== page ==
Famicom was launched in Japan on July 15, 1983 along with three company Successful Arcades of the company: Donkey Kong, Donkey Kong Jr. and Popeye. The beginnings were not easy. A remembrance of defective chips forced Nintendo to withdraw the product to put a new motherboard. Once the problem has been resolved, Famicom became the best-selling console in Japan at the end of 1984 and its popularity shot. Nintendo had not made his console to sell it alone in Japan. He began negotiations with Atari to launch the console in the North American market with the name Advanced Video Game System. The agreement was due to the Summer Consumer Electronic Show of 1983, but collected showed Donkey Kong running on his system at the event, which he violated the exclusivity agreement that Atari would have with Nintendo’s products. The CEO of Atari was ceased the following month, and Nintendo decided to take over his product in the region.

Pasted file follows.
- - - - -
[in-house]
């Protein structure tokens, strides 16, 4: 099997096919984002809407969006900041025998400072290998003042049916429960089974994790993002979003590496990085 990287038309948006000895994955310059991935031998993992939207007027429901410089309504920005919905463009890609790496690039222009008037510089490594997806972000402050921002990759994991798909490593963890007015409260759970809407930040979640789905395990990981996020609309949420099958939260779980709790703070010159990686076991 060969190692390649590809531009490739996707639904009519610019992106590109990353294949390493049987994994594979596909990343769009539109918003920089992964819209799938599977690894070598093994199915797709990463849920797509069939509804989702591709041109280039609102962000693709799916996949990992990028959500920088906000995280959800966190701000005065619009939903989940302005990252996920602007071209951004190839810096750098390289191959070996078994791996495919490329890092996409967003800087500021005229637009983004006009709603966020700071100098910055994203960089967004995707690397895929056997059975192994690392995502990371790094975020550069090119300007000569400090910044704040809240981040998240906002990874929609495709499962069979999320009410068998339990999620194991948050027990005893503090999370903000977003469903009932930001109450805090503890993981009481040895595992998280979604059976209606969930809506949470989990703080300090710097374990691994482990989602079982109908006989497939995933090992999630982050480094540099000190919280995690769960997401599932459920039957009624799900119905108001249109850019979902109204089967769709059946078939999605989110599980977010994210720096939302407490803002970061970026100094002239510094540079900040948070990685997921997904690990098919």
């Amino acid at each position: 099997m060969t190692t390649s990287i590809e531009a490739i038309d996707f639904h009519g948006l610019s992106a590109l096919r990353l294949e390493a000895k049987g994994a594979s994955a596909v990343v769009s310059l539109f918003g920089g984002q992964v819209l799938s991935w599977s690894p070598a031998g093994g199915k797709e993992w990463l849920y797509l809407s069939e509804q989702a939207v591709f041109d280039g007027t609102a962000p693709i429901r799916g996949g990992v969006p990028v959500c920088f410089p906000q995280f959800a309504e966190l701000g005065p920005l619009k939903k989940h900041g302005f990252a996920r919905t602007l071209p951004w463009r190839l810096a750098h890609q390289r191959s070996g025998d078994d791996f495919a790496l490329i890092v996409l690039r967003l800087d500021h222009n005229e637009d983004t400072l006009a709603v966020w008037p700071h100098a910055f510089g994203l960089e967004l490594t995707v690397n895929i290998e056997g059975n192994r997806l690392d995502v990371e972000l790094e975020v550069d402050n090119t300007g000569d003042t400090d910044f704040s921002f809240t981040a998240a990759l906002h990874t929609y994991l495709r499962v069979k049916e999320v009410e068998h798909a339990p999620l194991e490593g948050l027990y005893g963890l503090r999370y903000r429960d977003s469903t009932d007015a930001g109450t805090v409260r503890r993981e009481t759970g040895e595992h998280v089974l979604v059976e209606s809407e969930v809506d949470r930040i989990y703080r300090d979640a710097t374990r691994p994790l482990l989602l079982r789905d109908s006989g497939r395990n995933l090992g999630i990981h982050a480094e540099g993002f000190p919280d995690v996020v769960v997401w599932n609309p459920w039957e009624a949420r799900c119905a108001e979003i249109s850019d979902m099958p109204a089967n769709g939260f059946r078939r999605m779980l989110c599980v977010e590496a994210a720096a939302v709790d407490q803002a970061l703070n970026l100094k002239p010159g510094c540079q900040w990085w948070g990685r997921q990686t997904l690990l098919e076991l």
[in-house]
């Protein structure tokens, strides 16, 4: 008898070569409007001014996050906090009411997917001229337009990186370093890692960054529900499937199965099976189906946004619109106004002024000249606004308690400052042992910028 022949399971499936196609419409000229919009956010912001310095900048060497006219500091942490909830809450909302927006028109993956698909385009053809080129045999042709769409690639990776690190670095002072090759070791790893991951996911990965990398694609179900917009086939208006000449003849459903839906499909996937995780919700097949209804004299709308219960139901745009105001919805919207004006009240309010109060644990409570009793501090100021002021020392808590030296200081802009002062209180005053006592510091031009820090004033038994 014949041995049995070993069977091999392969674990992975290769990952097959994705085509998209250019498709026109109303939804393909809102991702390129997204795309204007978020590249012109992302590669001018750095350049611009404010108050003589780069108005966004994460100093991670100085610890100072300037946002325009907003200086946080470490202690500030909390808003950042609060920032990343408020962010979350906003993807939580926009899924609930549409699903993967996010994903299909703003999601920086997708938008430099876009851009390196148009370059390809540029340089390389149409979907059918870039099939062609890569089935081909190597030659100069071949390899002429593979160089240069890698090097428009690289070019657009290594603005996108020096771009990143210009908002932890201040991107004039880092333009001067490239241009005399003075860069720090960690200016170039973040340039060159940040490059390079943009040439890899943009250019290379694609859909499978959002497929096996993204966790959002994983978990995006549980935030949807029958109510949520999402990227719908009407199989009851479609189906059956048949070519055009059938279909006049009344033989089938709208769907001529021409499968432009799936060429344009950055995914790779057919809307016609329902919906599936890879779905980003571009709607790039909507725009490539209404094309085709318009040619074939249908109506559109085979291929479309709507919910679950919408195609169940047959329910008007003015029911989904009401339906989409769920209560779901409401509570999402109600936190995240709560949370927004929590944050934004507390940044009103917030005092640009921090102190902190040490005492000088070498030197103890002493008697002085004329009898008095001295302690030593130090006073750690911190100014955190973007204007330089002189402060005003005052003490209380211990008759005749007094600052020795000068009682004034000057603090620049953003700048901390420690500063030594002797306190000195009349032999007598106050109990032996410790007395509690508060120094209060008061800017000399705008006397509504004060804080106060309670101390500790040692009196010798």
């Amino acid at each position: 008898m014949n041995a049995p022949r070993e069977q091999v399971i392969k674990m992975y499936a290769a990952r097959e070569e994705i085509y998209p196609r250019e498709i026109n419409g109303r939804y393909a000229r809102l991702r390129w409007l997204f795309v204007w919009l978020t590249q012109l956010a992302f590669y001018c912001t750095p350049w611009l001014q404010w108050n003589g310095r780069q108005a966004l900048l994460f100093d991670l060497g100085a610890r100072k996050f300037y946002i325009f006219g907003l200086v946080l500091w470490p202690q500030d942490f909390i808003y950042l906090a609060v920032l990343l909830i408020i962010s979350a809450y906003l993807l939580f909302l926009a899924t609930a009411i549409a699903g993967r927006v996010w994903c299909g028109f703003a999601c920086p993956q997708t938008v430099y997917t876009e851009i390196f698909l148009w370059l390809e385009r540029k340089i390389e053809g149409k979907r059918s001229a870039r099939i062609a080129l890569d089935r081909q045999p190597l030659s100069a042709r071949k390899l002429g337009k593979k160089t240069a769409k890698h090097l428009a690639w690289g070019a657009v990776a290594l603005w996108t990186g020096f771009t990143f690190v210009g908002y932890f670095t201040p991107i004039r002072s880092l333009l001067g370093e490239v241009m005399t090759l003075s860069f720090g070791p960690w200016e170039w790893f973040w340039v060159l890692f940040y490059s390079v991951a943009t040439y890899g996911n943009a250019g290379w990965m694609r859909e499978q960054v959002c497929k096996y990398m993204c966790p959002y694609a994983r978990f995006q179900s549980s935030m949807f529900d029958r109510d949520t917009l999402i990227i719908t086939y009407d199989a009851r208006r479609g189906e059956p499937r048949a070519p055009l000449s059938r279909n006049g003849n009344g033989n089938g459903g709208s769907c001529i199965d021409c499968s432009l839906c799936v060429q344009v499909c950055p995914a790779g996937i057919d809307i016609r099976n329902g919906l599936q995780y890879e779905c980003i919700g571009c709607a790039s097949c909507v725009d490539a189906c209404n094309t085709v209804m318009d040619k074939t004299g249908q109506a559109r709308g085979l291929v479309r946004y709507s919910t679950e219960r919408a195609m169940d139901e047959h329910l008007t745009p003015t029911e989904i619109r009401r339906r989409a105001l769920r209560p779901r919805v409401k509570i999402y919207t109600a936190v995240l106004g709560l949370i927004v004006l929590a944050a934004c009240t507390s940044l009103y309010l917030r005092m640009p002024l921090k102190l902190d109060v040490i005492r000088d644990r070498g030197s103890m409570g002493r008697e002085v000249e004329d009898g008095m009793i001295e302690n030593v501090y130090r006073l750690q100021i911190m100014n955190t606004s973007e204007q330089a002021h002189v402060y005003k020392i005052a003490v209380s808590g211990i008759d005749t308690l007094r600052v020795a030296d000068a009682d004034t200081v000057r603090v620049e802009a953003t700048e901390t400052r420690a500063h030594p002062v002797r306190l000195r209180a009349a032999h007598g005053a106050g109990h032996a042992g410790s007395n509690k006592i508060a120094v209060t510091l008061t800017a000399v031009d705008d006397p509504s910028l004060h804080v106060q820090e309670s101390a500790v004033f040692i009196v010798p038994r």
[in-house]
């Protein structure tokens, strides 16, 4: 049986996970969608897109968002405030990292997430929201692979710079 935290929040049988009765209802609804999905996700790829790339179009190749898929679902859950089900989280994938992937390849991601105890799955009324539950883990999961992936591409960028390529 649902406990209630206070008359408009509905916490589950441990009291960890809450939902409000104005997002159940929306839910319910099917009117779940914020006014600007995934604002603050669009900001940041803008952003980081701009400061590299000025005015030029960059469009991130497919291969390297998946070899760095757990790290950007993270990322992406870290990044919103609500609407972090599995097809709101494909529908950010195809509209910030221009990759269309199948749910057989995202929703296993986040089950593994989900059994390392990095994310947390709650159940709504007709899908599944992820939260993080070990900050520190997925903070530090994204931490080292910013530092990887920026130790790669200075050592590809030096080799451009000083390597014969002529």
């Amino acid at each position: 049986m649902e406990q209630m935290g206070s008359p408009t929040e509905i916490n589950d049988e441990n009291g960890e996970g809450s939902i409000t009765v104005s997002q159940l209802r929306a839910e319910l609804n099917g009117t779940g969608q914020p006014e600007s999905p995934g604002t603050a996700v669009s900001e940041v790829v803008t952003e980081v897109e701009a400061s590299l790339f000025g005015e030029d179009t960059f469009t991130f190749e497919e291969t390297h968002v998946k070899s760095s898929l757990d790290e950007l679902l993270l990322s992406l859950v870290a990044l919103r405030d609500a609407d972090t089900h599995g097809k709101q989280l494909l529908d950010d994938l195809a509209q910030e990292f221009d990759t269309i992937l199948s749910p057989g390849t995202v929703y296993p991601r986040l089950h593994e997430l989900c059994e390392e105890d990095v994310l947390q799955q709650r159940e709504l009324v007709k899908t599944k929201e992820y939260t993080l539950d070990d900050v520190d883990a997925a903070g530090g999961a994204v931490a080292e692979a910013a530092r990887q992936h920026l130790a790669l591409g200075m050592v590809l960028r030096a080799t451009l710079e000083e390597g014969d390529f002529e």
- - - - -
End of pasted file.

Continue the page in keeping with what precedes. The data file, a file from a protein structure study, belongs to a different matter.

At the beginning of 1985, 2.5 million famicom had already been sold in Japan, and Nintendo announced its plans to launch its system in North America that same year. With the industry recovering from the collapse of 83, the press had serious doubts about the product’s success in the region. The March issue of the 85 of Electronic Games magazine talked about “Nintendo’s calculation error, because the videogame market had practically disappeared in the United States.” In the CES of that same year, Nintendo presented the American version of Famicom, with a new design that included a slot for the cartridges. He opted for the space for cartridges on the front instead of in the superior to look like a cassette recorder, very popular in 85, and that he would distinguish the console from all the previous ones. In addition, Nintendo engineers considered that a design with cartridge front slot would be safer for children before static charges that could occur in the driest states of the United States. The NES was born (Nintendo Entertainment System).